Norway

Norway

New minister keeps industry waiting -- Another Norwegian hiatus

Norway's beleaguered wind industry is waiting to see the first policy moves from Terje Riis-Johansen, the country's new energy minister. Riis-Johansen took over the energy reigns from Åslaug Haga who, after just a year in the job, resigned from her post in June amidst a political scandal, which includes allegations of tax evasion.

The industry is hoping the new minister follows up quickly on pledges by Haga to introduce legislation and support programs that will bring about a long term market -- installed wind capacity has stood at 386 MW since the end of 2007.

Haga had promised an overhaul of the project permitting system and a continuation of the current program of 25% capital grants to selected wind projects to 2010, with a goal that would roughly double national wind power capacity. Haga said NOK 500 million (EUR 63 million) would be set aside for the program, to be implemented by the government's renewables agency, ENOVA. Meantime, talks would continue with Sweden for a long term market, based on cross-border green certificates market. Sweden's wind power market is already based on green certificate trade.

"Hopefully Haga's work in switching the focus to new renewables will continue," says Øvind Isachsen of the Norwegian Wind Energy Association (NORWEA). "Norway needs a person with understanding of the potential of wind power." He says he believes the government's energy department is now on the right track and all Riis-Johansen need do is lead the way.

Riis-Johansen has continued the talks with Sweden, publicly proclaiming that the common certificates market should be designed by October 2009. Sweden, he says, is in agreement that the market structure should be put into place soon after, although Norway's neighbour has previously indicated that a joint system is unlikely to be introduced before 2010-2012. For the wind industry, that is too long to wait if it is to meet Norway's goal of producing 3 TWh of electricity from wind by 2010, which Riis-Johansen says is an achievable goal.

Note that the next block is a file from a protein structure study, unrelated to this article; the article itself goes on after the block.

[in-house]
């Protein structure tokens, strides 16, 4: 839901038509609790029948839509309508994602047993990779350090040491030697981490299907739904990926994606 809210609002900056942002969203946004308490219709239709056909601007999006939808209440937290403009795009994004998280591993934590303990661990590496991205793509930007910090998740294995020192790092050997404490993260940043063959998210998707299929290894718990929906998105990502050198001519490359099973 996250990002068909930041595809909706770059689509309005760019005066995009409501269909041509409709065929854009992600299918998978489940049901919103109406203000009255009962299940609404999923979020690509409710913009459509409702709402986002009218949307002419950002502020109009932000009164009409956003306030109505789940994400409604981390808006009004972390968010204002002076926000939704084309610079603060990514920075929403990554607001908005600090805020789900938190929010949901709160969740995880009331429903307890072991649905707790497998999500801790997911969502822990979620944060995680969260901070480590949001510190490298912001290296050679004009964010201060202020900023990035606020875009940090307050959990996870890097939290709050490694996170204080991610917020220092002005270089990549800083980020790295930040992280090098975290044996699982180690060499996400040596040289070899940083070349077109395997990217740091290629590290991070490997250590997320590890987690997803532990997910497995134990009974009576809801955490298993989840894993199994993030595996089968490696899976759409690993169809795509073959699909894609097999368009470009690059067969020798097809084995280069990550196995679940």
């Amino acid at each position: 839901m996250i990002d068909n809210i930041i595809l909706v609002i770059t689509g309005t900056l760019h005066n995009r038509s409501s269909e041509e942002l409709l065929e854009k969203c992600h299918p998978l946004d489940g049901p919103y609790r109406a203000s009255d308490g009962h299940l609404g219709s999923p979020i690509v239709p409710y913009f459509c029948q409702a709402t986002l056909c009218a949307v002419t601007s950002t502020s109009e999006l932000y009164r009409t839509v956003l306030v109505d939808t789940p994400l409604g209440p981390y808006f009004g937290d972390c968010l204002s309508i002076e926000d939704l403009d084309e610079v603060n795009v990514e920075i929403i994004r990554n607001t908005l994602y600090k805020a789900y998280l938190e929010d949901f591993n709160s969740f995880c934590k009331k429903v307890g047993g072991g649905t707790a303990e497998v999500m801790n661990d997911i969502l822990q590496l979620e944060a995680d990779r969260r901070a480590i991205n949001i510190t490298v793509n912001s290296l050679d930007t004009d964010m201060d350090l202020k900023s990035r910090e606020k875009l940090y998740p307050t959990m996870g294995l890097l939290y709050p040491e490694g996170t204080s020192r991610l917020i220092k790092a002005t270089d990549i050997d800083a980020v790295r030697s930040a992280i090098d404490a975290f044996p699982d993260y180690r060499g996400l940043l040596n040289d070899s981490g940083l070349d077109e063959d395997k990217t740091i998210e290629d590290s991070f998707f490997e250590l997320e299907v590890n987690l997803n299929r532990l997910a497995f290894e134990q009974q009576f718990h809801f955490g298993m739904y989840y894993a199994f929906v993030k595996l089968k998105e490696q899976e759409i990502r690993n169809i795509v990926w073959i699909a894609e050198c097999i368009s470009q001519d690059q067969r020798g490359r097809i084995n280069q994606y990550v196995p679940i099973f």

NORWEA says raising the current levy on electricity bills from NOK 0.01/kWh (EUR 0.001) to NOK 0.03/kWh (EUR 0.003/kWh), as discussed with Haga, will raise enough cash for the capital grants needed to reach the 2010 target (Windpower Monthly, May 2008). Riis-Johansen is yet to comment on the plan.

Now both NORWEA and sister organisation Swedish Wind Energy say there should also be a joint certificate system specifically for offshore projects. The two are discussing the price certificates would need to be sold for to attract investors.

Meanwhile the backlog of new power projects submitted to the Water and Energy Directorate for approval continues to grow, with wind accounting for around 100 of the 600 projects (mostly hydro) still waiting. The directorate has already warned that as much as 75% of the proposed wind plans will not go ahead. Norway's weak transmission system cannot handle the extra traffic, it says.

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